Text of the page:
Studies in adoption of Central Bank Digital Currencies (CBDCs) have focused on impacts to retail banking and payments. In this article the authors consider lending activity and models for adoption which could be beneficial for economies and the introduction of CBDCs.
The Deposit Problem, Faith and Lending Impacts
In 2012, the Isle of Man Treasury issued a crown coin featuring the portrait of Juno Moneta, a Roman goddess, next to whose temple, the Roman silver mint was constructed and produced coins stamped with her image from 273 BC onwards¹. The role of temples in storing wealth across Rome and the perceived guardianship by Moneta remind of the element of faith underpinning fiat currencies, which modern central banks must maintain, as well as the institutional arrangements for currency issuance and payment systems operations.
In the context of cryptocurrencies and CBDCs — such concerns have occupied much of the commentary. One of the core challenges for central bankers has been how to address the perceptions of faith which they consider introduced CBDCs will have and the effect on other banking instruments.
Put shortly, academics have directed much of their focus to the “Deposit Problem” — that perceptions of stability and the risk-free nature of arrangements underpinning CBDCs mean citizens will switch some of their holdings from current fiat-currency accounts with existing banks into accounts denominated in CBDC. A potentially significant reduction of deposits held by commercial banks would lead to reductions in the amount of lending (as the bank’s capital reserves shall also be reduced) and/or increased costs of capital and lending, unless banks took on additional wholesale funding or other measures.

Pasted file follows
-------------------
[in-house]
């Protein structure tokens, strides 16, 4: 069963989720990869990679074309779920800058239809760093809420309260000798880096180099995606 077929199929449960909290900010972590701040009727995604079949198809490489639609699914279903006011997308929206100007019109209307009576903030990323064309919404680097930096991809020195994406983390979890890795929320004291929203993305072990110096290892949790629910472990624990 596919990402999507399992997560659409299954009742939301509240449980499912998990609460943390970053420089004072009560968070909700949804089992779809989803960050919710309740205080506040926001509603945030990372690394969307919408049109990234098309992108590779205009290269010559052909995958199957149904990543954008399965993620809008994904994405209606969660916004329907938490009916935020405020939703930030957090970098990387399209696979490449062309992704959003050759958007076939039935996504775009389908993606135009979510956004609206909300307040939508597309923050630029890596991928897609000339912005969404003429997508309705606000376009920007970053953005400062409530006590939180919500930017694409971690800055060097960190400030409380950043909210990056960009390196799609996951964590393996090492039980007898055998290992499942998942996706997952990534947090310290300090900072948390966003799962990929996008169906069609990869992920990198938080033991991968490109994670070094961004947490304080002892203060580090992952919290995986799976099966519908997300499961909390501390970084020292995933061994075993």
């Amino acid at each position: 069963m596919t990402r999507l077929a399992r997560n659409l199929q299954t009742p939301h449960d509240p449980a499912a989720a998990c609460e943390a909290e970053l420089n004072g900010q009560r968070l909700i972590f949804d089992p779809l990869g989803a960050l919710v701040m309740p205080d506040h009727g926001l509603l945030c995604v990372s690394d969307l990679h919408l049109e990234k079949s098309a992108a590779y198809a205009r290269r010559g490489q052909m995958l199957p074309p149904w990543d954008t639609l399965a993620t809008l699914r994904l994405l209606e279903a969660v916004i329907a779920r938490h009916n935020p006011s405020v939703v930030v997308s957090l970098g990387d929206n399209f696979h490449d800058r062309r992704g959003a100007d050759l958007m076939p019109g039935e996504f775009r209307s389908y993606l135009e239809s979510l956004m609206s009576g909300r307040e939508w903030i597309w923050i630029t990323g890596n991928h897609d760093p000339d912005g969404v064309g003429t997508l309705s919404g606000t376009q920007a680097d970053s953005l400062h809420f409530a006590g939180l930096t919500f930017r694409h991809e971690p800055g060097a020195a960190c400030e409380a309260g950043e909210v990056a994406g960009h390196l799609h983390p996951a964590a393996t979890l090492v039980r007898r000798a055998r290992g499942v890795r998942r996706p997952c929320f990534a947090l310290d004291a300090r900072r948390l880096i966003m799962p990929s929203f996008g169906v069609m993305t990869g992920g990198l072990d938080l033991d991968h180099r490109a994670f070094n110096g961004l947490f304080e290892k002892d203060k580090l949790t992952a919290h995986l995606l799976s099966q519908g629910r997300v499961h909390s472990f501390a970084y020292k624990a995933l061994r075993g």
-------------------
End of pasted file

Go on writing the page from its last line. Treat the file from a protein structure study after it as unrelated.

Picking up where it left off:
The Deposit Problem (with its impacts on financial stability and lending activity) along with privacy concerns, have proved key sticking points for the analysis of CBDCs.
Two tier CBDC model and the importance of RTGS
Other proposed models of introducing CBDCs and digital currency generally, suggest ways around the Deposit Problem.
It is worth introducing a distinction between two types of CBDC depending on use/distribution — retail CBDC (which is issued to consumers as a payment instrument) and wholesale CBDC (which is issued to financial institutions as a settlement instrument). While under both types the CBDC issuance generates a liability of the Central Bank, there are big differences in the distributional effects between the two models (including, as mentioned above, the Deposit Problem for retail CBDCs). In contrast to retail CBDCs, the distributional effects of introducing wholesale CBDCs are often considered to be relatively minimal (since they involve switching balances from reserves)².